Obama and Harper Strike Different Tones on the Middle East

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    Middle East Policy has been one of the world’s most cited publications on the region since its inception in 1982, and our Breaking Analysis series makes high-quality, diverse analysis available to a broader audience.

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It was to be expected that commentators and observers in the region would take notice of President Barack Obama’s State of the Union address, especially given his comments on Syria, Iran and Guantanamo Bay. The reaction, for the most part, has been muted, with most commentators noting the unremarkable content of the address. Meanwhile, another North American leader, Canadian Prime Minister Stephen Harper, has received a lot of attention for his remarks during a visit to Israel and the Occupied Territories. Mr. Harper’s declaration of Canada’s unconditional support for the state of Israel was welcome news for many in Tel Aviv, but (predictably) not everyone was pleased by it.

Commenting on President Obama’s declaration that it was still his intention to close down the Guantanamo Bay detention center, the Khaleej Times editorial took a skeptical tone: “It was a moment of déjà vu as Barack Obama spoke on a forgotten lot of inmates in a backyard prison — the notorious Guantanamo detention centre. But in doing so, the United States president made a strong point of resilience and determination to bring the blot on the ideals of American values of freedom to an end….It remains to be seen how Obama choreographs the move, as he wants to write off this troublesome chapter of American involvement in foreign wars with the exit of U.S. troops from Afghanistan by the year-end….Obama’s manifesto of ‘change, we can’ is up for a test, as he reframes his policy priorities for the last three remaining years of his presidency. His promise to act against inherent inequality in the American system should walk the talk.”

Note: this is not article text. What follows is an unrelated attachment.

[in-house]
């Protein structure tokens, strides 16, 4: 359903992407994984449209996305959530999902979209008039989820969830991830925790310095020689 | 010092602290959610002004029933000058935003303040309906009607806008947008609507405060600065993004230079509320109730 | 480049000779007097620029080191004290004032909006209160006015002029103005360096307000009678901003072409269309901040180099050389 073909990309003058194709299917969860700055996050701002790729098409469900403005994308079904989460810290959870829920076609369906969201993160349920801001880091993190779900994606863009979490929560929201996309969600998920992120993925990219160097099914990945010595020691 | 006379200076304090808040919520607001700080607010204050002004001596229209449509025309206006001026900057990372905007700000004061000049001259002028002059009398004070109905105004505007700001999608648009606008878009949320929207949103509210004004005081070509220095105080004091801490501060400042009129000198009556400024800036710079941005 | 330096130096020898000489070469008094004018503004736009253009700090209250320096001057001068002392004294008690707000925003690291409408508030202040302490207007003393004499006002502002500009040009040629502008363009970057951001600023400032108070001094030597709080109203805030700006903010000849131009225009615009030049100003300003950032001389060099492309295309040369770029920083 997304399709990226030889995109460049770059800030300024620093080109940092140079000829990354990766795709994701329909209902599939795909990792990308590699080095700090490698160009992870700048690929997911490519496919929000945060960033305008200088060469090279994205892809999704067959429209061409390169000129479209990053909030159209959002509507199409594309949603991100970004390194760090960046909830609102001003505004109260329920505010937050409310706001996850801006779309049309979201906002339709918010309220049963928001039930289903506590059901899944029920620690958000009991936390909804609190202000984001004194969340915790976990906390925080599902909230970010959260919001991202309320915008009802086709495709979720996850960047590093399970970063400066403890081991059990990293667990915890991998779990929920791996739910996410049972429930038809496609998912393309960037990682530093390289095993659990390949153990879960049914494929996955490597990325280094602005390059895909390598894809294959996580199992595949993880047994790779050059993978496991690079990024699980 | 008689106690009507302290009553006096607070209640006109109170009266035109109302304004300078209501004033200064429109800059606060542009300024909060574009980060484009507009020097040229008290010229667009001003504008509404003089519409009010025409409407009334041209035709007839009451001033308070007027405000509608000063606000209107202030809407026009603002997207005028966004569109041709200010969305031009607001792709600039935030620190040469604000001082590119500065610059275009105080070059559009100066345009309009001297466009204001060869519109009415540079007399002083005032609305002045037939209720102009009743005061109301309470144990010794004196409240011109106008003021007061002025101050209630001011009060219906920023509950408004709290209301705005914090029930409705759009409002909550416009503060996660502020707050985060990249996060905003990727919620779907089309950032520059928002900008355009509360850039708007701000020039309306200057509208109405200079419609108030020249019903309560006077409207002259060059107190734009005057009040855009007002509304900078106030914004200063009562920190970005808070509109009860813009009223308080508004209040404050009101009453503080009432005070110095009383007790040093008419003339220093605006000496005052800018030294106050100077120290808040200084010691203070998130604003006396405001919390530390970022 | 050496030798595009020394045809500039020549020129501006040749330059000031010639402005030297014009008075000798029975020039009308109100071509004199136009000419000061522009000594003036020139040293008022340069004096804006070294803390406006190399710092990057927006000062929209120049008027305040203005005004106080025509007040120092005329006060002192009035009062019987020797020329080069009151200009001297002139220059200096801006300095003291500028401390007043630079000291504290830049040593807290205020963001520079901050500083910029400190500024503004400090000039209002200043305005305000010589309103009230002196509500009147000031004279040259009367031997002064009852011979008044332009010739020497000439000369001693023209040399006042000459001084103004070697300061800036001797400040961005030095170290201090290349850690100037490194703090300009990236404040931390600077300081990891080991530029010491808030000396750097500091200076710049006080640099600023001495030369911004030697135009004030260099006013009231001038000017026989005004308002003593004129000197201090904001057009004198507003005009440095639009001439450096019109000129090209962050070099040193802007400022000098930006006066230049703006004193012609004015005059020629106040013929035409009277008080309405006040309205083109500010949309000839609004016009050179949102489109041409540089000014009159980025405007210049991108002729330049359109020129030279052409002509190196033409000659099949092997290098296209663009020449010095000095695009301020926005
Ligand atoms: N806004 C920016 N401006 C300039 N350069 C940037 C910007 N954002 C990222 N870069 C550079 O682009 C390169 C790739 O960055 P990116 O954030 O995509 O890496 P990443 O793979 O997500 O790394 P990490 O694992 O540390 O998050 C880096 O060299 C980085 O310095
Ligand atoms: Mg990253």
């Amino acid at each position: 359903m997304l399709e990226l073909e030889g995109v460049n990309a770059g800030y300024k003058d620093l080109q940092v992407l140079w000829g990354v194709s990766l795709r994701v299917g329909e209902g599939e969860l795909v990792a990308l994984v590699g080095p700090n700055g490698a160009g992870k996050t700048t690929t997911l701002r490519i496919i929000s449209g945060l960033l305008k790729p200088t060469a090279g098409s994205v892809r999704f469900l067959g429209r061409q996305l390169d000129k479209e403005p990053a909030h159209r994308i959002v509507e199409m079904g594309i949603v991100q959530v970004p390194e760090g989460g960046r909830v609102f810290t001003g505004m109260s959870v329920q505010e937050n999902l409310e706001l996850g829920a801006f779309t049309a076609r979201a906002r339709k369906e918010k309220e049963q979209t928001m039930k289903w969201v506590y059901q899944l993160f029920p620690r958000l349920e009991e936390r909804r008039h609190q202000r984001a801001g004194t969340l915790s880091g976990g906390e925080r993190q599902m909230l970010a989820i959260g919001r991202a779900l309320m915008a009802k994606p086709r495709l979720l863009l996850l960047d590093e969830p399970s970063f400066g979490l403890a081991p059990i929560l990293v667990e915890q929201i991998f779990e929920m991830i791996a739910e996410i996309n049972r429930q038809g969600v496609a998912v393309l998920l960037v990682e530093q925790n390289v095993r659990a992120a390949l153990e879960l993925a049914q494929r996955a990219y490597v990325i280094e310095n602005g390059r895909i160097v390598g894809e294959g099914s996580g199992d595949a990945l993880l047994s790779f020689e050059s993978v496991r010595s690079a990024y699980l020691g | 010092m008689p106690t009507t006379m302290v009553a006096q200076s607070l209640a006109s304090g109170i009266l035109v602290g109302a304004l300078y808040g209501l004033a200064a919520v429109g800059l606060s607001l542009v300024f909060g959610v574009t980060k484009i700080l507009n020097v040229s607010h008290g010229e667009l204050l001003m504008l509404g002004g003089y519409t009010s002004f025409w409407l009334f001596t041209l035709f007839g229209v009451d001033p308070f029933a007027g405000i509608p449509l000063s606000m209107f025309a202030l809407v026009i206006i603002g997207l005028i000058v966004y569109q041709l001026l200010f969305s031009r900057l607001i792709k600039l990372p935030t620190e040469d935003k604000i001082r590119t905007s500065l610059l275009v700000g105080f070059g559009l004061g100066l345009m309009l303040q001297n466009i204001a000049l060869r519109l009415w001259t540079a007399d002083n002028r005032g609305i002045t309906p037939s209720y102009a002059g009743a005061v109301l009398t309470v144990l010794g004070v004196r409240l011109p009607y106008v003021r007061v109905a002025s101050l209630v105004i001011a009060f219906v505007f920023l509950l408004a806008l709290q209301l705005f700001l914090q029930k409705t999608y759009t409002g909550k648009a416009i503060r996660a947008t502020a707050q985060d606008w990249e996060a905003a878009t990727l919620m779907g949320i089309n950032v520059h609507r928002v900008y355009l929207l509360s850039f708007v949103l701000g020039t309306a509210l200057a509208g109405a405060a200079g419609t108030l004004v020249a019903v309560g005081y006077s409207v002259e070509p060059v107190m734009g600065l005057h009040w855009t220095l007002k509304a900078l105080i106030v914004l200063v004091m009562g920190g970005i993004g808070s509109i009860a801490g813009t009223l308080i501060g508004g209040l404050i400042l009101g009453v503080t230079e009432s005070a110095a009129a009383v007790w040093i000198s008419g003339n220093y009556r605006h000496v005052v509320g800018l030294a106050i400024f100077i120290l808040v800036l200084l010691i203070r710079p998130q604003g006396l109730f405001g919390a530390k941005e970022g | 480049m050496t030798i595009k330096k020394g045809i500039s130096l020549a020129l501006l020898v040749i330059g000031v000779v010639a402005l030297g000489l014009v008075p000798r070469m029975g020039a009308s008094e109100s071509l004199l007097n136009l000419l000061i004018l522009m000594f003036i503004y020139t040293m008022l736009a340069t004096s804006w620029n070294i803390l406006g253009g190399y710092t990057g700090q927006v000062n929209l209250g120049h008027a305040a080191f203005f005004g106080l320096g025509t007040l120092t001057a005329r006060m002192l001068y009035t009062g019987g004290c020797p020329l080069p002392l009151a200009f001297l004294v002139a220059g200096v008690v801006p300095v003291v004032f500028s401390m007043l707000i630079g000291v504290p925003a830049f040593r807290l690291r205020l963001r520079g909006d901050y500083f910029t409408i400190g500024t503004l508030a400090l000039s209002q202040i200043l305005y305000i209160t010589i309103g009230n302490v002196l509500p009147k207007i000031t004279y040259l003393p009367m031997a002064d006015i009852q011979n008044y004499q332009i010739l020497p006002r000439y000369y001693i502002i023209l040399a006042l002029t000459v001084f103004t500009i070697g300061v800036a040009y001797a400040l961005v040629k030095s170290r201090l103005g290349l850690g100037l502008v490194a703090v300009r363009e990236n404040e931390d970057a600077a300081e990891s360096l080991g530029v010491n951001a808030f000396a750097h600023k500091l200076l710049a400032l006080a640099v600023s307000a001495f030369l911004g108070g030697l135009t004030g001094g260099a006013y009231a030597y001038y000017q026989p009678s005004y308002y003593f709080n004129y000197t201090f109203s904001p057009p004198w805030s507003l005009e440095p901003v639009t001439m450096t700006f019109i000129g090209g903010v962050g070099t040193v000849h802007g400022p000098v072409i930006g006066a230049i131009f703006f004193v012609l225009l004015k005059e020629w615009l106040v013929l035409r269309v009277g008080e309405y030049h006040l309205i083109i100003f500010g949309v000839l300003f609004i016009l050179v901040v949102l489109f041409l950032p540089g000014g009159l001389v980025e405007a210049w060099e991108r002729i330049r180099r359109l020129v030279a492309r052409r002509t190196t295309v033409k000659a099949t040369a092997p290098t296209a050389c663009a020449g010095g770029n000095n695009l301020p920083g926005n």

The manner in which Mr. Obama addressed the ongoing diplomatic negotiations on the Iranian nuclear  program also received some attention. The U.S. president decided to push back against those who have called for further sanctions, even though, as Jerusalem Post’s Michael Wilner notes, Mr. Obama believes sanctions were instrumental to getting Iran to negotiate: “Threading that needle will be a historic challenge; no one closely involved in the negotiations is particularly optimistic. And yet, in his speech, the president gave the impression that even he is anxious to see the longstanding nuclear crisis finally come to an end….Thus, it seems the president might finally accept that this diplomatic effort is his best and last chance at a peaceful solution to the crisis. Will Iran take that chance? Obama put it bluntly in his speech Tuesday night: ‘We’ll know soon enough.’”

According to an article in the UAE daily The Peninsula, those comments from Obama received an immediate response by the Iranian government that is keen to show that its willingness to negotiate has nothing to do with the sanctions regime: “Iran yesterday dismissed as ‘unrealistic and unconstructive’ comments by U.S. President Barack Obama that international sanctions linked to its nuclear programme had forced Tehran to the negotiating table….Iran has repeatedly rejected suggestions that economic sanctions had forced it to the negotiating table, although last year then president Mahmoud Ahmadinejad admitted the punitive measures had caused ‘problems’. The Islamic republic has also consistently denied its nuclear programme has a military dimension.”